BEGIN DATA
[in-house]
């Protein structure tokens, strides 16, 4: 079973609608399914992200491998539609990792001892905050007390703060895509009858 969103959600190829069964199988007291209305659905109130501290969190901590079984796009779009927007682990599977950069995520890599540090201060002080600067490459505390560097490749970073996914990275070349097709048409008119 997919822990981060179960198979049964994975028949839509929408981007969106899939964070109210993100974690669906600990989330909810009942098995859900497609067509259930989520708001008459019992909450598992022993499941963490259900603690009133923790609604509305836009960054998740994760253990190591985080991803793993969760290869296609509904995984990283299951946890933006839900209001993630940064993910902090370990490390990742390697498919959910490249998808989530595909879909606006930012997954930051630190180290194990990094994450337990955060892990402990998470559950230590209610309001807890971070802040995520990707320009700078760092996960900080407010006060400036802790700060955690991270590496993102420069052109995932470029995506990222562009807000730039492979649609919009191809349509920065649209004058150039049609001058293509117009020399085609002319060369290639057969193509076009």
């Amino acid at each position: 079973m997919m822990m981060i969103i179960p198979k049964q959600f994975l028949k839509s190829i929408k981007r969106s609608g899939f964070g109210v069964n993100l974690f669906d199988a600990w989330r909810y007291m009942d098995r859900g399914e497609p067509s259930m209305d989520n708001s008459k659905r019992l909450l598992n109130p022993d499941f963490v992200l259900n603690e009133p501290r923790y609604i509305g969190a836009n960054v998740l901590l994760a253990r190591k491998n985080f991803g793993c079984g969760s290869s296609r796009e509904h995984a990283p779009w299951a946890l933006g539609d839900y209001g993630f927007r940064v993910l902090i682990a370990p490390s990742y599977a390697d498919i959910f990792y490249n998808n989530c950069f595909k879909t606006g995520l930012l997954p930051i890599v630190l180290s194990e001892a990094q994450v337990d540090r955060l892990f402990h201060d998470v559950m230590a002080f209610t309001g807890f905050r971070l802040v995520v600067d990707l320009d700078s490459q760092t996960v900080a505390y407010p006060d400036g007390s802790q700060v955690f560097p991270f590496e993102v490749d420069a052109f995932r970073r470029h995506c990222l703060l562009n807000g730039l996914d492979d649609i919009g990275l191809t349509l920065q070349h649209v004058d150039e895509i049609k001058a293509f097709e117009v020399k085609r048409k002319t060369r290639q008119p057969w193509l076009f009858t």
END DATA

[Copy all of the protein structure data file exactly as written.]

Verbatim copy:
[in-house]
């Protein structure tokens, strides 16, 4: 079973609608399914992200491998539609990792001892905050007390703060895509009858 969103959600190829069964199988007291209305659905109130501290969190901590079984796009779009927007682990599977950069995520890599540090201060002080600067490459505390560097490749970073996914990275070349097709048409008119 997919822990981060179960198979049964994975028949839509929408981007969106899939964070109210993100974690669906600990989330909810009942098995859900497609067509259930989520708001008459019992909450598992022993499941963490259900603690009133923790609604509305836009960054998740994760253990190591985080991803793993969760290869296609509904995984990283299951946890933006839900209001993630940064993910902090370990490390990742390697498919959910490249998808989530595909879909606006930012997954930051630190180290194990990094994450337990955060892990402990998470559950230590209610309001807890971070802040995520990707320009700078760092996960900080407010006060400036802790700060955690991270590496993102420069052109995932470029995506990222562009807000730039492979649609919009191809349509920065649209004058150039049609001058293509117009020399085609002319060369290639057969193509076009």
């Amino acid at each position: 079973m997919m822990m981060i969103i179960p198979k049964q959600f994975l028949k839509s190829i929408k981007r969106s609608g899939f964070g109210v069964n993100l974690f669906d199988a600990w989330r909810y007291m009942d098995r859900g399914e497609p067509s259930m209305d989520n708001s008459k659905r019992l909450l598992n109130p022993d499941f963490v992200l259900n603690e009133p501290r923790y609604i509305g969190a836009n960054v998740l901590l994760a253990r190591k491998n985080f991803g793993c079984g969760s290869s296609r796009e509904h995984a990283p779009w299951a946890l933006g539609d839900y209001g993630f927007r940064v993910l902090i682990a370990p490390s990742y599977a390697d498919i959910f990792y490249n998808n989530c950069f595909k879909t606006g995520l930012l997954p930051i890599v630190l180290s194990e001892a990094q994450v337990d540090r955060l892990f402990h201060d998470v559950m230590a002080f209610t309001g807890f905050r971070l802040v995520v600067d990707l320009d700078s490459q760092t996960v900080a505390y407010p006060d400036g007390s802790q700060v955690f560097p991270f590496e993102v490749d420069a052109f995932r970073r470029h995506c990222l703060l562009n807000g730039l996914d492979d649609i919009g990275l191809t349509l920065q070349h649209v004058d150039e895509i049609k001058a293509f097709e117009v020399k085609r048409k002319t060369r290639q008119p057969w193509l076009f009858t």